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Genetics of Colorectal Cancer (PDQ®): Genetics - Health Professional Information [NCI] - Major Genetic Syndromes

Table 8. Clinical Practice Guidelines for Diagnosis and Colon Surveillance of Familial Adenomatous Polyposis (FAP) continued...

These criteria provide a general approach to identifying LS families, but they are not considered comprehensive; a number of families who do not meet these criteria, but have germline MMR gene mutations, have been reported.[236,237]

To address these issues and to improve the diagnosis of LS clinically, the ICG developed revised criteria in 1999; these are known as Amsterdam criteria II.[238]

Amsterdam criteria II:

  1. There should be at least three relatives with a LS-associated cancer (CRC or cancer of the endometrium, small bowel, ureter, or renal pelvis).
  2. One should be a first-degree relative of the other two.
  3. At least two successive generations should be affected.
  4. At least one should be diagnosed before age 50 years.
  5. FAP should be excluded in the CRC cases.
  6. Tumors should be verified by pathological examination.

Although these criteria are among the most stringent used to identify potential candidates for microsatellite and germline testing, it must be cautioned that by definition, familial CRC type X includes families meeting Amsterdam criteria but in whom there is no evidence of MSI. (Refer to the Familial CRC type X section in the Major Genetic Syndromes section of this summary for more information.)

A third set of clinical criteria that can be used to identify LS families is the revised Bethesda guidelines.[239] The criteria was expanded to improve sensitivity in identifying families. The Bethesda guidelines are the least stringent for identifying families with germline mutations in one of the MMR genes. Because of lack of specificity for LS, the Bethesda guidelines are utilized to identify individuals whose colorectal tumors should be tested for MSI and/or IHC, rather than to identify families that meet clinical criteria for LS. (Refer to the Genetic/Molecular Testing for LS section in the Major Genetic Syndromes section of this summary for more information about testing for MSI and IHC.)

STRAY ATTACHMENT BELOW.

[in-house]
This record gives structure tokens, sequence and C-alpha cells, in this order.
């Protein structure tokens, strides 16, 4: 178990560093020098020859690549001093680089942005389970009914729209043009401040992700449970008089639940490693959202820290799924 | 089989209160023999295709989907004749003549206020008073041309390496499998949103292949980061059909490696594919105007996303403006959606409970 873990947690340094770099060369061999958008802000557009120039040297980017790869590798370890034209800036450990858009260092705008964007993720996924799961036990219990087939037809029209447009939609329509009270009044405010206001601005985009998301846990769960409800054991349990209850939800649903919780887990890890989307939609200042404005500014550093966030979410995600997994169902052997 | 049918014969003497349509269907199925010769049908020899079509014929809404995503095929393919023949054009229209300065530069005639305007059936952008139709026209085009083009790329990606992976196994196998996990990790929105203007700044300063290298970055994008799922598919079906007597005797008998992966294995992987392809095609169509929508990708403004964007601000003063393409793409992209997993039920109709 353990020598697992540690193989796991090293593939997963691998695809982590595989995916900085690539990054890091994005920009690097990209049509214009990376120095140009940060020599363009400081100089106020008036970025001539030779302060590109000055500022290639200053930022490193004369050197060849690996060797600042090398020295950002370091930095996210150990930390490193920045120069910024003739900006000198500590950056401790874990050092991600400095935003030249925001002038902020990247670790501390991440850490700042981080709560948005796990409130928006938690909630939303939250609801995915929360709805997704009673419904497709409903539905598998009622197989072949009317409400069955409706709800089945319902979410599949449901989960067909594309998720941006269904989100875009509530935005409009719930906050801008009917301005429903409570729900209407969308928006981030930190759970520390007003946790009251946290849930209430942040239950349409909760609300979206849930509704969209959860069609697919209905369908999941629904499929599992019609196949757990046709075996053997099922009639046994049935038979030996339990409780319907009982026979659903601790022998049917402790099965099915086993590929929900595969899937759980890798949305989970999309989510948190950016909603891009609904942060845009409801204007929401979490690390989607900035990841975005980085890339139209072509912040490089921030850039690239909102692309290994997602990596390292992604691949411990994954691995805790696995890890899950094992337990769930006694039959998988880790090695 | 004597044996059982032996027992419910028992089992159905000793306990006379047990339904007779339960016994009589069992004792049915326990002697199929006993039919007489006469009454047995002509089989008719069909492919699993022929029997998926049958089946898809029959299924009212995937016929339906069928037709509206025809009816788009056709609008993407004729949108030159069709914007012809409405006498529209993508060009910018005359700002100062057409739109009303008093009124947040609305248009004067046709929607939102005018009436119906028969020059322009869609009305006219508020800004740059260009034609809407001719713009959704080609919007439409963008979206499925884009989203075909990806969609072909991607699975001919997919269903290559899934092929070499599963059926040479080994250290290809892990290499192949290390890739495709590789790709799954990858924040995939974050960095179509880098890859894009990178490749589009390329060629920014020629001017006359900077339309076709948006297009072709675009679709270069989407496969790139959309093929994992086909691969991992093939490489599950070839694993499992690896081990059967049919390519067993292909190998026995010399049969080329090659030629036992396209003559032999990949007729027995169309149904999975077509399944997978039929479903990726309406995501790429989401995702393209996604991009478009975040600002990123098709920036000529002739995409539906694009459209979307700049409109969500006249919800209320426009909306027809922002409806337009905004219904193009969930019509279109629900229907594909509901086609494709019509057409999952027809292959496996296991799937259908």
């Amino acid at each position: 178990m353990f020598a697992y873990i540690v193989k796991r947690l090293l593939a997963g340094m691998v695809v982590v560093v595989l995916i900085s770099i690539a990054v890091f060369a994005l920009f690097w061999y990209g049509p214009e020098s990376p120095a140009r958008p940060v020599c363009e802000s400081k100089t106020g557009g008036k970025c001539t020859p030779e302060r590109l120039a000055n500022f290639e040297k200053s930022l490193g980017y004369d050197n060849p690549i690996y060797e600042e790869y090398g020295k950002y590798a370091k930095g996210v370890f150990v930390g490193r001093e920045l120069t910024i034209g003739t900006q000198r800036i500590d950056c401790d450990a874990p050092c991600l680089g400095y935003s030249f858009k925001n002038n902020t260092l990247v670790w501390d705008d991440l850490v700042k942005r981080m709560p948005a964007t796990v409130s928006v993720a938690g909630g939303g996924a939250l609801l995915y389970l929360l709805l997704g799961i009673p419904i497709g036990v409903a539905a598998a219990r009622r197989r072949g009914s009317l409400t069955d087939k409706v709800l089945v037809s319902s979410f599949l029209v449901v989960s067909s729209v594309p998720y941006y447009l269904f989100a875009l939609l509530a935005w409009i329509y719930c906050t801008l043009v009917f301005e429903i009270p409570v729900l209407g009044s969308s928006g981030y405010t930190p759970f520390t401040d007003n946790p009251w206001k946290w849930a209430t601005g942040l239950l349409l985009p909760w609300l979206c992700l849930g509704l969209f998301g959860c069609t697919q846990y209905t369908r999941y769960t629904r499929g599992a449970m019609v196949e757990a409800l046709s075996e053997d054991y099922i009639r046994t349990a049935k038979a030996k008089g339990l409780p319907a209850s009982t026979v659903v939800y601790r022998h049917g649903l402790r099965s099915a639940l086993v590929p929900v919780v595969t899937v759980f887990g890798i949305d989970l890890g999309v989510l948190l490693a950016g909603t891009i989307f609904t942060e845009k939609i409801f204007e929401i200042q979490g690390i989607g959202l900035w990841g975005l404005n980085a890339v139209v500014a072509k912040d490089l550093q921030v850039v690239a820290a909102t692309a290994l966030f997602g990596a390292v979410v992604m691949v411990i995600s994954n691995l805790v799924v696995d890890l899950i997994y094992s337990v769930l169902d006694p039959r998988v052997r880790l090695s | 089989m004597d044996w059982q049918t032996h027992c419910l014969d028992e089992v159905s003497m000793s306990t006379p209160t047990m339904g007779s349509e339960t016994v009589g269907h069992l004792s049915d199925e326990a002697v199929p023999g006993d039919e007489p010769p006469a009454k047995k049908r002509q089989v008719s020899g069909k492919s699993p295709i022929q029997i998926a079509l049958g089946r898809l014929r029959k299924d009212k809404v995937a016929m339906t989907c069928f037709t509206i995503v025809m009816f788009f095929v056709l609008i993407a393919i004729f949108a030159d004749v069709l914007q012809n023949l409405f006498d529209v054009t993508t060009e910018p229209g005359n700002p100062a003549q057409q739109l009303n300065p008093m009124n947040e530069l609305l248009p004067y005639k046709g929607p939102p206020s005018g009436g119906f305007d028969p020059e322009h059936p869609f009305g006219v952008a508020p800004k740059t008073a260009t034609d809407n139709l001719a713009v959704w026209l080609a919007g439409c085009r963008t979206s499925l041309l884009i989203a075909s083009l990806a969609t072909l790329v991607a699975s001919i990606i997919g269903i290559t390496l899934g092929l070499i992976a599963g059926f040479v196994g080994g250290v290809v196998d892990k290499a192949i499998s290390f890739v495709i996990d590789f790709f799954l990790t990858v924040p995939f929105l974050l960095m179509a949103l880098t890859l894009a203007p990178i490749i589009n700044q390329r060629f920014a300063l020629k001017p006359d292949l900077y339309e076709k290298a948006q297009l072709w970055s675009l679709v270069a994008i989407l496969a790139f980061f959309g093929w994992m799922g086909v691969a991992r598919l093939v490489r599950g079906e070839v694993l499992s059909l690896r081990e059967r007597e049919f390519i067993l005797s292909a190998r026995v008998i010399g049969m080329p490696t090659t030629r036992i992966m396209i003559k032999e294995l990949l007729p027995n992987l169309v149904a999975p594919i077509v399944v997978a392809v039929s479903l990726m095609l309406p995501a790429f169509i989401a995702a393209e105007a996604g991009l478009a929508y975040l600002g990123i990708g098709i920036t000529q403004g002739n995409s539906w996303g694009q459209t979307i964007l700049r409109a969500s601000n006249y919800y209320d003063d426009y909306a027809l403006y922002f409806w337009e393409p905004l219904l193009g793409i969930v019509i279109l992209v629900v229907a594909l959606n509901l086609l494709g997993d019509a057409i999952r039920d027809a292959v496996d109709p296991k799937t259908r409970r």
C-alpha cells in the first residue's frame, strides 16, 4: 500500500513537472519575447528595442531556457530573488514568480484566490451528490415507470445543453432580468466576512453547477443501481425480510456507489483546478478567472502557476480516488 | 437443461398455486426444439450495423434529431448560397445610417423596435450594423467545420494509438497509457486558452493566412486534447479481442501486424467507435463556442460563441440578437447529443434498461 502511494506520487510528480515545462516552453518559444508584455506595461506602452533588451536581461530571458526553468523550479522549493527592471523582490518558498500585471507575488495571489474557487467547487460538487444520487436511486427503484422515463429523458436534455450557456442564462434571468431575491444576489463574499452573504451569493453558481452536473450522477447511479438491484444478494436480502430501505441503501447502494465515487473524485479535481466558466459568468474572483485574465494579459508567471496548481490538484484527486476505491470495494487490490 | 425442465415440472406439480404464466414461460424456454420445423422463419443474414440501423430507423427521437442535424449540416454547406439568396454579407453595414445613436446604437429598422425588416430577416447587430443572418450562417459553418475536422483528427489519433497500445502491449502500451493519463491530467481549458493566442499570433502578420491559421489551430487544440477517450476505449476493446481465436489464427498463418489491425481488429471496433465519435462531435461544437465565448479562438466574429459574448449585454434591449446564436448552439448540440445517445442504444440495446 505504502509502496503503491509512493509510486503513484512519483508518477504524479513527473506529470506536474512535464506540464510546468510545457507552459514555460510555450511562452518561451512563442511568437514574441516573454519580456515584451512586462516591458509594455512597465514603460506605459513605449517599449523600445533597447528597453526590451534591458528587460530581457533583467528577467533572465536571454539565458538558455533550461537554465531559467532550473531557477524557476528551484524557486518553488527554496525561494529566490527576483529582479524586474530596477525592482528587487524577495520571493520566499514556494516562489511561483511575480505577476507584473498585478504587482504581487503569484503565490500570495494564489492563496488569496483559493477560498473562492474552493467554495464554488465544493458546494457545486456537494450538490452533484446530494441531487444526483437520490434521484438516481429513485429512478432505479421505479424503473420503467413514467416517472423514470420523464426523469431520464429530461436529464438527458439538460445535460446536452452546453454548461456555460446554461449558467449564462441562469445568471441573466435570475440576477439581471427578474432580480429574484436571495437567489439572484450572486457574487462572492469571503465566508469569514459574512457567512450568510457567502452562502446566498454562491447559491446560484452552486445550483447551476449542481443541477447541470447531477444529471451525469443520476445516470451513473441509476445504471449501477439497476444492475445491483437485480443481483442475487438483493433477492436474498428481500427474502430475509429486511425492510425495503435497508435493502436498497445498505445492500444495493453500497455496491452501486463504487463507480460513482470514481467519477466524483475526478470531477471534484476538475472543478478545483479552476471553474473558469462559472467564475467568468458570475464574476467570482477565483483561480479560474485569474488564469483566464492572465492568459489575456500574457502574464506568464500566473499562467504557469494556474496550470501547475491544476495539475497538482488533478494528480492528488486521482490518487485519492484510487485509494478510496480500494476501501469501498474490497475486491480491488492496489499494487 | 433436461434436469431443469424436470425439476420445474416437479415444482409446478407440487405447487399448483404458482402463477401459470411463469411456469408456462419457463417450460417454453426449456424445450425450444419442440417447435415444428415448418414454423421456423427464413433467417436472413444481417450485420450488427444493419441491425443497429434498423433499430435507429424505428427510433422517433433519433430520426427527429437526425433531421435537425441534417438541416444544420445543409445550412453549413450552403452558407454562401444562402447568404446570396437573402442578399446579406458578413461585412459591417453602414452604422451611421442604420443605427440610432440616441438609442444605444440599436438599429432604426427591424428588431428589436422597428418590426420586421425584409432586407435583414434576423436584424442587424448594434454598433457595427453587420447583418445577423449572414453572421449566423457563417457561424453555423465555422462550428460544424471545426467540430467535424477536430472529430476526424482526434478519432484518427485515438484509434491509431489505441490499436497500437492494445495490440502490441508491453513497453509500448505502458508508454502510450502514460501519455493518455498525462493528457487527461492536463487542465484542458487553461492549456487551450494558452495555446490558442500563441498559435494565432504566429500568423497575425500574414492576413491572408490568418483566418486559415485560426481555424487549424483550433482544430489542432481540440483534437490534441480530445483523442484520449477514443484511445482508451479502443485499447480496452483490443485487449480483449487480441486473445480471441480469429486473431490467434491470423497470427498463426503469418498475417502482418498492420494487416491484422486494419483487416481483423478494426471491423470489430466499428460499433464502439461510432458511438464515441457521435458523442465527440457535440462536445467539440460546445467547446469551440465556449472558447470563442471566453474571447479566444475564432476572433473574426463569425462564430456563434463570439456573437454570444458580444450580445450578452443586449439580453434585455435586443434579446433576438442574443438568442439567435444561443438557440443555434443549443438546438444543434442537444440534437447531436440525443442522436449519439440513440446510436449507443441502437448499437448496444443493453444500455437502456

Revised Bethesda Guidelines for Testing of Colorectal Tumors for MSI:

  1. CRC diagnosed in an individual younger than 50 years.
  2. Presence of synchronous, metachronous colorectal, or other LS-associated tumors.*
  3. CRC with MSI-high (MSI-H) pathologic associated features diagnosed in an individual younger than 60 years. Presence of tumor-infiltrating lymphocytes, Crohn-like lymphocytic reaction, mucinous/signet-ring differentiation, or medullary growth pattern.
  4. CRC or LS-associated tumor* diagnosed in at least one first-degree relative younger than 50 years.
  5. CRC or LS-associated tumor* diagnosed at any age in two first-degree or second-degree relatives.

*LS-associated tumors include colorectal, endometrial, stomach, ovarian, pancreatic, ureter and renal pelvis, biliary tract, and brain tumors; sebaceous gland adenomas and keratoacanthomas in Muir-Torre syndrome; and carcinoma of the small bowel.[239,240]

Research has included CRC families who do not meet Amsterdam criteria for LS and/or in whom the colorectal tumors are microsatellite stable (MSS). A number of these families have been found to have mutations in MSH6.[241,242,243,244,245] While the clinical significance and implications of these findings are not clear, these observations suggest that germline mutations in MSH6 may predispose to late-onset familial CRCs that do not meet Amsterdam criteria for LS and tumors that might not necessarily display MSI.


WebMD Public Information from the National Cancer Institute

Last Updated: February 25, 2014
This information is not intended to replace the advice of a doctor. Healthwise disclaims any liability for the decisions you make based on this information.
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